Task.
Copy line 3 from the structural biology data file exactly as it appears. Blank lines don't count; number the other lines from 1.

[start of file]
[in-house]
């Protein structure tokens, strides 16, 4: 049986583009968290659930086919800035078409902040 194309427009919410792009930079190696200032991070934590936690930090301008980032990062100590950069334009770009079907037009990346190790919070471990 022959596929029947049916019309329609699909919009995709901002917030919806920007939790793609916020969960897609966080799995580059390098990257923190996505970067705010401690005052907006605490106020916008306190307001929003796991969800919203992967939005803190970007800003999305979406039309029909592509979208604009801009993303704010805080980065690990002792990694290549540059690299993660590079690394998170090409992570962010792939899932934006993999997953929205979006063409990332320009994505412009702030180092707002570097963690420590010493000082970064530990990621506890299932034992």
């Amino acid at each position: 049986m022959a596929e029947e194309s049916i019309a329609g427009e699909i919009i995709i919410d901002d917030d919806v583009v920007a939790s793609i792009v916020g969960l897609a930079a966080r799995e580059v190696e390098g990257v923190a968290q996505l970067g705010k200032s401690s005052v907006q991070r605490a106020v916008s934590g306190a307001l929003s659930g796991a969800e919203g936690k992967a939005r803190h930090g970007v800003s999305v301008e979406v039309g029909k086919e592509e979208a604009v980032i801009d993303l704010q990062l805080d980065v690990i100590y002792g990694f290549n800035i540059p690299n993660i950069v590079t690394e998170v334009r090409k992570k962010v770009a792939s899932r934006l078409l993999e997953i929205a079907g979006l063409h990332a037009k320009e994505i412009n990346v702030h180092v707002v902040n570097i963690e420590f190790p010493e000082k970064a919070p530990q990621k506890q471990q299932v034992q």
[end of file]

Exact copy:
């Amino acid at each position: 049986m022959a596929e029947e194309s049916i019309a329609g427009e699909i919009i995709i919410d901002d917030d919806v583009v920007a939790s793609i792009v916020g969960l897609a930079a966080r799995e580059v190696e390098g990257v923190a968290q996505l970067g705010k200032s401690s005052v907006q991070r605490a106020v916008s934590g306190a307001l929003s659930g796991a969800e919203g936690k992967a939005r803190h930090g970007v800003s999305v301008e979406v039309g029909k086919e592509e979208a604009v980032i801009d993303l704010q990062l805080d980065v690990i100590y002792g990694f290549n800035i540059p690299n993660i950069v590079t690394e998170v334009r090409k992570k962010v770009a792939s899932r934006l078409l993999e997953i929205a079907g979006l063409h990332a037009k320009e994505i412009n990346v702030h180092v707002v902040n570097i963690e420590f190790p010493e000082k970064a919070p530990q990621k506890q471990q299932v034992q």